Hope this helps.

All the best,

Kirk

The LearnEnglish Team

Submitted by vsm on Thu, 25/06/2020 - 11:12

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Hi, Is it OK to use present tense to describe objects that existed in the past? Example: Assume, for this example, that bullock carts don't exist nowadays but they were used a few decades ago. Is it OK to describe them as following using present tense in sentences? Bullock cart has two wheels that move around an axle. It is usually pulled by two oxen. However, there are bullock carts that use only one ox. Most of the bullock cart is made of wood. Or, should I use past tense as following? Bullock cart had two wheels that moved around an axle. It was usually pulled by two oxen. However, there were bullock carts that used only one ox. Most of the bullock cart was made of wood.

Submitted by Kirk on Thu, 25/06/2020 - 18:58

In reply to by vsm

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Hello vsm

Yes, you can use present tense forms like this, though past tense forms are also commonly used. Which is more appropriate depends on your purpose and perspective. If it were for an encyclopedia entry, for example, I'd suggest looking at some available online to how they use the tenses there.

All the best

Kirk

The LearnEnglish Team

Submitted by Sidra_ on Fri, 24/04/2020 - 08:52

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Hello! We say, ' The rabbit has been caught', why we use "been"? It could also be like this, The rabbit has caught.

Submitted by Kirk on Sat, 25/04/2020 - 07:30

In reply to by Sidra_

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Hello again Sidra_

'has been caught' is the verb 'catch' in the present perfect; it is also a passive verb here. It means that someone or something has caught the rabbit. If you say 'The rabbit caught' it means the rabbit got something, e.g. 'The rabbit caught the cricket'.

All the best

Kirk

The LearnEnglish Team

Submitted by Praveen on Mon, 06/04/2020 - 07:28

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Dear Kirk Is it correct to use the phrase "Rabbit is caught" Thanks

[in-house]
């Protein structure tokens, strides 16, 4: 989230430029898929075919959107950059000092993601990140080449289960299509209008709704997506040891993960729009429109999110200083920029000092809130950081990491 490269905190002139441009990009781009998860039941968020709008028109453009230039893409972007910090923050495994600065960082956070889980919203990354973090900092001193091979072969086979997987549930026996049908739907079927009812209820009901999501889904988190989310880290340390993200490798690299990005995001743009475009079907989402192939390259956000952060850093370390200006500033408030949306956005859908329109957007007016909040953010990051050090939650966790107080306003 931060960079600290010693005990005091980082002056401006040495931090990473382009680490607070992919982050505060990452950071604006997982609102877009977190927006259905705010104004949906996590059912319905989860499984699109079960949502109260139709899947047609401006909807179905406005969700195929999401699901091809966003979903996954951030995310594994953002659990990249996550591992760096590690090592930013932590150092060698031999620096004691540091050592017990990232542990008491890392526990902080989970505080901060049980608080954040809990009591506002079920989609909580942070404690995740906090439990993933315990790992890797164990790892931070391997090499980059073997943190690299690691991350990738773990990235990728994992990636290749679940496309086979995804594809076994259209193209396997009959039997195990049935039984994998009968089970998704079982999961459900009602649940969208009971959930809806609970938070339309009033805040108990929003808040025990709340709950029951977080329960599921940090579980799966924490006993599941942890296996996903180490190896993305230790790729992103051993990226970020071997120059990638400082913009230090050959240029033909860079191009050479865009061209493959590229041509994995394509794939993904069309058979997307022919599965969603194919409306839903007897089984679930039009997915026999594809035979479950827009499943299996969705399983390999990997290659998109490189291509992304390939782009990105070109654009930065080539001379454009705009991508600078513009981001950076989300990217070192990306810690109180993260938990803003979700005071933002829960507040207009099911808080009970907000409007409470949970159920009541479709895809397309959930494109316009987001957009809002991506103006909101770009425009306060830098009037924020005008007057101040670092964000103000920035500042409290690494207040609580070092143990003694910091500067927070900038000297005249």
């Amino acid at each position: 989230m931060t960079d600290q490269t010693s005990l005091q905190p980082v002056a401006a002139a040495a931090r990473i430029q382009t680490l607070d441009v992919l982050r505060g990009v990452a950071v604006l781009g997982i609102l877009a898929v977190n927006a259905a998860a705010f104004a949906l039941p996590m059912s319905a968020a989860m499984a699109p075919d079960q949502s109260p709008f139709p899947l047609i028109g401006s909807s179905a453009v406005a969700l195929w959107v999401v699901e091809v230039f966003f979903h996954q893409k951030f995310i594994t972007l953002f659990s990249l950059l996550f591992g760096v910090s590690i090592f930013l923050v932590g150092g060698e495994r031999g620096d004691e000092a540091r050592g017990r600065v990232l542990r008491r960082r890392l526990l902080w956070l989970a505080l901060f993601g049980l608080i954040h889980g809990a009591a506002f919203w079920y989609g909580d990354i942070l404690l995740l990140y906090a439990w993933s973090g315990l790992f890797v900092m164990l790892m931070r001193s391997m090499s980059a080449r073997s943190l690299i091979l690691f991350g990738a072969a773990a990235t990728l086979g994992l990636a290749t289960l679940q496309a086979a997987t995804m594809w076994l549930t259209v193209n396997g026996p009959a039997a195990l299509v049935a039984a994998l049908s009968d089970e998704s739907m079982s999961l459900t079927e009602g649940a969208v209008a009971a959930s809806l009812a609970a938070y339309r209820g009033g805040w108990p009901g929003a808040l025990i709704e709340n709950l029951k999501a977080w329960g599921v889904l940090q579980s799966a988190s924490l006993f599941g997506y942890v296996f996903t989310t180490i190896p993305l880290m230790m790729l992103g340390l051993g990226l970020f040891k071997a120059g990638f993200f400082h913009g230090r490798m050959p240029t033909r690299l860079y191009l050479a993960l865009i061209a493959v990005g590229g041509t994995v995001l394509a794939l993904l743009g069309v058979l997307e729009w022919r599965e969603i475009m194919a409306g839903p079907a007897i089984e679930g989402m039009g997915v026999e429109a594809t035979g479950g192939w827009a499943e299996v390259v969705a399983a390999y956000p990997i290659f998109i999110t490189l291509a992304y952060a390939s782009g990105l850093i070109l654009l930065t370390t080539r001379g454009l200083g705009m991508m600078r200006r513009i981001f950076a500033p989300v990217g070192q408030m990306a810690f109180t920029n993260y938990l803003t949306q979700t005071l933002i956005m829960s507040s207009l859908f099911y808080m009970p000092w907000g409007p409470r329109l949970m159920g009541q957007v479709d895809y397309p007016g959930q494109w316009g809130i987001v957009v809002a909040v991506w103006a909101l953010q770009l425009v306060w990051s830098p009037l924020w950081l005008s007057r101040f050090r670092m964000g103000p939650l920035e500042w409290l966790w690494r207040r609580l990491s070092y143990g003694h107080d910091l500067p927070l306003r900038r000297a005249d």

Hello Praveen

What's the context?

All the best

Kirk

The LearnEnglish Team

Submitted by dipakrgandhi on Mon, 25/11/2019 - 13:51

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sir-this is regarding reported speech : I remember you answering to one of my questions about reported speech of past continuous and then you said that we can keep the past continuous as it is and no need to in back to past perfect continuous. I don't remember that sentence. But on your reported speech page you ask us to change past continuous to past perfect. Would you help me understand when can we keep past continuous as it is without changing it to past perfect continuous. Regards Dipak Gandhi

Hello Dipak Gandhi

In general, the rule on our reported speech page is true, i.e. in general, you should change past continuous to past perfect in reported speech. I don't remember the specific sentence you asked about in another comment, but I suppose it was a specific situation in which an exception to that general rule was possible.

All the best

Kirk

The LearnEnglish Team

Submitted by Slava B on Thu, 17/10/2019 - 23:26

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Неllo again,Team! Your example : "He broke his leg when he was playing rugby", - if we replaced 'he was plaing' by 'he played' , ' He broke his leg when he played rugby', how would that change the meaning of the sentence ? Would this mean,for example, that he broke his leg in one of the games which he played in the past?, Or maybe I again overcomplicate these things?

Hello Slava B,

Both forms are possible, but there is a difference in meaning.

If we use the continuous form (was playing) then we mean that the accident happened during a game.

If we use the simple form (played) then we only know that the accident happened during the period of his life when he was a rugby player. Of course, we might expect that it took place during a game because of the context, but the sentence does not explicity tell us that.

 

Peter

The LearnEnglish Team

Thanks a lot again,Peter,for your reply eliminating any doubts !

Submitted by Tanusha on Sun, 15/09/2019 - 21:45

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Hello! Could someone, please, explain to me: how we use future tenses when the narration is about the past. Eg: (autobiography: He was born [...] then he marries [...] he will become [a writer]. Other words can we use past, present, and future in a narrative and what are the rules except those mentioned in the article. Is it possible for fiction literature. Thank you!

Hellp Tanusha,

There are several ways to talk about the future in the past - in other words, looking forward from a position in the past, as is often done in biographies. You could use 'would', for example: